by Dr Ivan Jančár
The history of the Slovak graphic art of the 20th century may be characterised as a fascinating journey enlivened by the individual life stories of artists. Many of these artists transcended time as well as space; immersing themselves in their inner feelings in order to create an image or legacy of their own world; some managed to become integrated into the context of European as well as non-European fine art; but many discovered new forms of graphic art only in the intimacy of their ateliers, without appropriate and in many ways necessary wide confrontation, while others won recognition only in the evening of their lives.
The 20th century was a period of unexpected turns and tensions but also of paradoxes.
For more than a half of that century, the possibilities of free artistic expression were considerably restricted in Slovakia. But as we will see, genuine artistic personalities appeared during years of both liberty and non-liberty. Slovak graphic art gradually crystallised into a special phenomenon. In its development we can find stories of courage, humility and zeal for liberty, but also of meditational silence broken only by the cries of solitary figures seeking to ensure a stable place in history for the graphic arts.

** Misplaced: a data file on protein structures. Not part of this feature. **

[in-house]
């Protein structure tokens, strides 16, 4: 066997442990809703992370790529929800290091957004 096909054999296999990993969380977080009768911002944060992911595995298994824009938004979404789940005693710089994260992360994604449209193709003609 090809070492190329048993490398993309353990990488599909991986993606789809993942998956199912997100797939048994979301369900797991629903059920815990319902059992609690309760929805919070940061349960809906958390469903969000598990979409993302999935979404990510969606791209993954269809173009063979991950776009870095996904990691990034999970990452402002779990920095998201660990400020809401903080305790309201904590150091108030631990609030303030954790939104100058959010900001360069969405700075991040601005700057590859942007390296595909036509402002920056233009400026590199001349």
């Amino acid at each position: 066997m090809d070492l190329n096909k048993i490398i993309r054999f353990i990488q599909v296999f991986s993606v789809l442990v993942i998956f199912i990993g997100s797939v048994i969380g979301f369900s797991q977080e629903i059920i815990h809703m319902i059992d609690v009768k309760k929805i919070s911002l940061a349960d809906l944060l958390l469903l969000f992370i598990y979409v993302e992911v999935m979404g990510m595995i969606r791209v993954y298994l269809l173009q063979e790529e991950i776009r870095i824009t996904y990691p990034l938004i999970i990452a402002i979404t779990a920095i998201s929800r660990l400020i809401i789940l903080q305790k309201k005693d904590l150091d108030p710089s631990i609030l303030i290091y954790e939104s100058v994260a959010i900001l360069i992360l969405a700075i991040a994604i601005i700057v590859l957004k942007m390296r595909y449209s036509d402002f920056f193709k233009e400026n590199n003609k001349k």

Throughout this period Slovak graphic art has experienced both peaks and troughs. Whatever perspective we might take in relation to its evaluation, we cannot deny its importance in connection with the development of Slovak art. From a contemporary standpoint many of its forms may seem to be conservative, while others may seem to be timeless. But all were created in a certain time and certain context, under certain conditions and in a particular environment.
The development of Slovak graphic arts has been uneven and ambiguous. During the first decades of the 20th century, when the art of painting had already progressed to a relatively high level, only a few authors devoted their time to graphic work, and even then graphic art represented only a marginal component of their work. Some periods were characterised by a search for domestic inspiration, while in other cases artists directly followed contemporary European art tendencies. Frequently solitary personalities had a greater impact than groups on the future direction of graphic art, due to their substantial contribution and the connection of their output with previous development.